Saeed Abedini struggling with ill-health behind bars in Iran

Published 25 January 2014  |  
Saeed Abedini with his children prior to his imprisonment

American Pastor Saeed Abedini, wrongfully imprisoned in Iran for more than a year because of his Christian faith, has been moved from the murderer ward to the political prisoner ward in Rajai Shahr Prison.

According to a story by Jordan Sekulow for the American Center for Law and Justice (ACLJ), while Abedini is still in the deadliest prison in Iran, this is a slight positive step since his transfer from Evin Prison last November.

For the first time in six weeks, Abedini's Iranian family was able to visit with him in his new prison ward. No reason was given for the move, and his family reported that this new ward does mean that Abedini is now receiving better meals.

However, the ACLJ reported his family said that Abedini's medical problems are worsening. He continues throwing up on a regular basis, and is still experiencing significant pain in his abdomen.

Since being moved within the prison, Abedini was able to see a prison doctor who was very concerned about his internal injuries. The prison doctor recommended that he receive surgery and provided him medication to ease his pain.

The ACLJ said Abedini got internal injuries from beatings he endured in Evin Prison early in his imprisonment. Those injuries have gone largely untreated, and when he was transferred to Rajai Shahr, Iranian authorities refused to give him the medication he had been prescribed.

Though Abedini was recently provided pain medication, he has still been denied the medication that was previously prescribed for his internal injuries.

Since recently meeting with the prison doctor in Rajai Shahr, Abedini has still not yet received the needed surgery. His family has formally petitioned the Iranian government to allow him to receive this critically necessary procedure at a private hospital.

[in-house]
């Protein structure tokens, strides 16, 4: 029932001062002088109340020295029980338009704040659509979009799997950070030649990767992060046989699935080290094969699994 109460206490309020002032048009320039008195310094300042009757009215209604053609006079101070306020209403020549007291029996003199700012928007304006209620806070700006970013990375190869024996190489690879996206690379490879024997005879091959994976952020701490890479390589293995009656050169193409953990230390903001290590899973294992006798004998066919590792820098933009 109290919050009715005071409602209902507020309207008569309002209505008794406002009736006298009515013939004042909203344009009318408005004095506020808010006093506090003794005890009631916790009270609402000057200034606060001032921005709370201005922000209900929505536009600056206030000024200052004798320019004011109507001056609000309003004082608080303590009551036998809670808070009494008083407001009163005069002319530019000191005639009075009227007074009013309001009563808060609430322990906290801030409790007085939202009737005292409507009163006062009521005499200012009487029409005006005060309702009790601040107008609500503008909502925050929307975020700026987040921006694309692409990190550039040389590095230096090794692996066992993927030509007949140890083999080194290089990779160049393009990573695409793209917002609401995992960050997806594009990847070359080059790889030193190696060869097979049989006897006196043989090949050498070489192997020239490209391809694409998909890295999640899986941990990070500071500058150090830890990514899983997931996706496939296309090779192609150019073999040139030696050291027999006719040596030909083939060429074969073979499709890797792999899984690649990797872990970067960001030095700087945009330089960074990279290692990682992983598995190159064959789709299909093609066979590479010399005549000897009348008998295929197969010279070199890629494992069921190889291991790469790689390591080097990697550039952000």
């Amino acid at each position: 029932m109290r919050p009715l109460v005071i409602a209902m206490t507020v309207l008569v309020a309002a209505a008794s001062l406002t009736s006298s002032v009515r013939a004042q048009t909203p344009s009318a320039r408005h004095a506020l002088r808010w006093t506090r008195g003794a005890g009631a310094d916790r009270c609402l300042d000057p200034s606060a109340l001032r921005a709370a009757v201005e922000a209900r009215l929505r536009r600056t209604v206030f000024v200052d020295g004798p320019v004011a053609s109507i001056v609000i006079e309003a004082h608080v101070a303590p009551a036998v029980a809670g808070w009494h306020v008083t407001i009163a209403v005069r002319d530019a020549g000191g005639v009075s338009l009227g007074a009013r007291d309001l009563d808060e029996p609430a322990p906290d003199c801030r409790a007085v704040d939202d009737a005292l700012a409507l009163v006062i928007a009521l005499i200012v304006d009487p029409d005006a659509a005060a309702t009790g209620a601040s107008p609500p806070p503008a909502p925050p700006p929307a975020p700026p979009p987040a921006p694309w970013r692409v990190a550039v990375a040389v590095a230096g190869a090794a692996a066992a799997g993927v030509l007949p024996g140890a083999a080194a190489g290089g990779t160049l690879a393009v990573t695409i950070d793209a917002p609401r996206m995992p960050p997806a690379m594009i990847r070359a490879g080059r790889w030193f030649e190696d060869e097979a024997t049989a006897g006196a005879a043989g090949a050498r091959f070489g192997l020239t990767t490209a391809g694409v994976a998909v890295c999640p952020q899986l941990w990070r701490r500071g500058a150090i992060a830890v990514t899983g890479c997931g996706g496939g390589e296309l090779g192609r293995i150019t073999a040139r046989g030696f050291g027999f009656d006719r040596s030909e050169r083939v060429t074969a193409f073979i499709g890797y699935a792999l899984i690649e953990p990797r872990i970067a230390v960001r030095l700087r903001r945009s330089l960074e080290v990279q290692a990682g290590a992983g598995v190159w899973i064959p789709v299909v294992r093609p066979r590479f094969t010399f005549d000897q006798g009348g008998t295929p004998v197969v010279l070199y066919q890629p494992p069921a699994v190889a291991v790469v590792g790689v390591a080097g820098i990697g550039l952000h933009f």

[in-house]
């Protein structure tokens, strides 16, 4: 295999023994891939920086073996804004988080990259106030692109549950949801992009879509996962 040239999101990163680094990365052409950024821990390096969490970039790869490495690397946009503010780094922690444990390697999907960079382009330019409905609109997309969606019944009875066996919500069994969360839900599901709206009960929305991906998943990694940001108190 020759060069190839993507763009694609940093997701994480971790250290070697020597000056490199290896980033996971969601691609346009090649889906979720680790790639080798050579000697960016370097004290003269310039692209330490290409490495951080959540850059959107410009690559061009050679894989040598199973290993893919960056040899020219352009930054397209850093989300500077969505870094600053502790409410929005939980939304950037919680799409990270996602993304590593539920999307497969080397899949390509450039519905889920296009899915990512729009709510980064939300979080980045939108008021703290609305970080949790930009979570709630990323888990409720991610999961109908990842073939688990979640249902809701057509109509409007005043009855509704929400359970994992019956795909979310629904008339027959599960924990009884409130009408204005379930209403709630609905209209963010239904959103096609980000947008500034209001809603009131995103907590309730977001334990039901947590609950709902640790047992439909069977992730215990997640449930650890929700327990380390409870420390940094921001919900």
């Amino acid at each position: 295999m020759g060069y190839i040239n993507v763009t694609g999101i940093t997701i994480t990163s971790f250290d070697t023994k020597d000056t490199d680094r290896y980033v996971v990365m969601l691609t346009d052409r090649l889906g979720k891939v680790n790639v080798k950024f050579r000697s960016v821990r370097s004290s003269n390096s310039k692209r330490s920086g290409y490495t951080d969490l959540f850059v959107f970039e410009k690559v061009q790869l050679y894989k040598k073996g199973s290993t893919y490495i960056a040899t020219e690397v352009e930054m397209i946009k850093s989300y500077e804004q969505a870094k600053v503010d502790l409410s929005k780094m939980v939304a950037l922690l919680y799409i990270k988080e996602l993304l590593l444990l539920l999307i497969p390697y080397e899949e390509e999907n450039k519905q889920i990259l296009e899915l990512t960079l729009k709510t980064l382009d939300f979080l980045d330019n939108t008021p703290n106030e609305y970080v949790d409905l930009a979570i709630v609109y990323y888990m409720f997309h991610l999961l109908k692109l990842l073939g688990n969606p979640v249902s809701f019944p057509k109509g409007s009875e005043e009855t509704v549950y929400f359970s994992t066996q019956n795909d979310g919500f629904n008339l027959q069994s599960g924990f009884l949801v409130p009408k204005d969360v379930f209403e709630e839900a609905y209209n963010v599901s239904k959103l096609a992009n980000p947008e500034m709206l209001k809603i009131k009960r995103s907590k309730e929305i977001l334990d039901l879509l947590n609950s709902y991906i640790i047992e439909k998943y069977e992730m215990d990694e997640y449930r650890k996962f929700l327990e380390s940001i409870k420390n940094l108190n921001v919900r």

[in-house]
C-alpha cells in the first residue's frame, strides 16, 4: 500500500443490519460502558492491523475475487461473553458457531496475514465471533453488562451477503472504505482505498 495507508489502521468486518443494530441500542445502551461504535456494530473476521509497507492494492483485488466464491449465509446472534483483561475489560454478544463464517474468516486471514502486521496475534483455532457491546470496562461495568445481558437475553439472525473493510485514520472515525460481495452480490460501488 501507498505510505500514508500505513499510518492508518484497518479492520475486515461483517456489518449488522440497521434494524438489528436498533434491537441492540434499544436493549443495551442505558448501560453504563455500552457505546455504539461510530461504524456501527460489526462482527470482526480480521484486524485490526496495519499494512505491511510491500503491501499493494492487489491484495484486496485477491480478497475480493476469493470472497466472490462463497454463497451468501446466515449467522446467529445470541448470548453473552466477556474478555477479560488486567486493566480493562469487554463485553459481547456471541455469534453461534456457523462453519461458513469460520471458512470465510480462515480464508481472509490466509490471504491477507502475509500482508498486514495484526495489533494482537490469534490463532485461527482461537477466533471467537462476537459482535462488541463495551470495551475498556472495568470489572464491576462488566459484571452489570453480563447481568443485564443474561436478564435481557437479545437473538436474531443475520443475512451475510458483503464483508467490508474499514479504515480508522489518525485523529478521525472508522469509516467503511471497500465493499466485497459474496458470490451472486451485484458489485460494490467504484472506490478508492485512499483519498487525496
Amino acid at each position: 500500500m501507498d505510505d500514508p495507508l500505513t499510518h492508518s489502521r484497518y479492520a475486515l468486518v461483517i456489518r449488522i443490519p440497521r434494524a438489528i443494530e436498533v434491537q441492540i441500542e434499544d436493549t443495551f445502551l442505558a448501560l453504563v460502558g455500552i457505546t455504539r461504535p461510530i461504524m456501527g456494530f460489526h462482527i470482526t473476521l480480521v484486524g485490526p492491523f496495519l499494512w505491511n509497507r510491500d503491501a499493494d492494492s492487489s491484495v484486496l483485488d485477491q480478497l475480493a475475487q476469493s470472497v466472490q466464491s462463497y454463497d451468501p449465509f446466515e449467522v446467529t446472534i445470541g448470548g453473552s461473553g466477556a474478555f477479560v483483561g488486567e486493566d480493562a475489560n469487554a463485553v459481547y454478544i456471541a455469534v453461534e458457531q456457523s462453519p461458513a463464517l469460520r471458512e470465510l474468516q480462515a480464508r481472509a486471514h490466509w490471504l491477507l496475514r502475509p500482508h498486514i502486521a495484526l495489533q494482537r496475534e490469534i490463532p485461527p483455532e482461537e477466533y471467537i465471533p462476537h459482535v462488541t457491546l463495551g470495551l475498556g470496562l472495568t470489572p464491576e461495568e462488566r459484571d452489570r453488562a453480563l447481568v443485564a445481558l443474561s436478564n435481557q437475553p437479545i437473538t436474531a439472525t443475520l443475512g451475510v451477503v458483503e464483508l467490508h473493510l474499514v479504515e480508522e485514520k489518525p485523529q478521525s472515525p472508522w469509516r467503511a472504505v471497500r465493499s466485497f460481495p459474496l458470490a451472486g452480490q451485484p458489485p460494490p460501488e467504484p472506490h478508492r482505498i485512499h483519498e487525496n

Despite Abedini's internal move in prison, the ACLJ reported he still faces serious danger, significant medical issues, and life-threatening prison conditions.

Abedini's wife Naghmeh said in the story, "There is a glimmer of comfort to know that my husband has been transferred out of the murderers' ward, but my heart aches to know the pain he continually suffers and that his injuries necessitate surgery. As a family, it is difficult to be so far away and una ble to comfort him in his pain."

She added, "Though we are encouraged by the transfer to the new ward, such a small step is far from an unconditional release where Saeed is reunited with our family. While this development is welcomed, we desperately await his return home."

Even in this new prison ward, numerous prisoners are complaining that prison conditions are making them sick.

The ACLJ reported that since Saeed's move, the regime has canceled or closed many of the recreational facilities, even the library, that had been available to political prisoners. The authorities have placed two violent prisoners in the political prisoner ward who consistently threaten peace. These violent prisoners have already robbed several of the inmates in the political prisoner ward.

The Iranian regime continues to wrongfully imprison Abedini - a U.S. citizen - for his Christian faith in the deadliest prison in Iran.

The ACLJ commented, "Until Pastor Saeed is free to return to his wife and two young children in th e U.S., we must never give up. We must continue to pressure Iran for his freedom. We continue working with world leaders and urging the U.S. government to make Pastor Saeed's freedom a priority. Please continue to pray for Pastor Saeed's release and share his story. He must never be forgotten."

To sign a petition demanding a vote in the U.S. Senate to sanction Iran, visit www.BeHeardProject.com

Reprints

More News in World

  • Cameron: reduce welfare for EU migrants

    Prime Minister David Cameron calls for further restrictions on immigration from EU countries, including a reduction in the welfare benefits available to migrants, in a speech to be given today.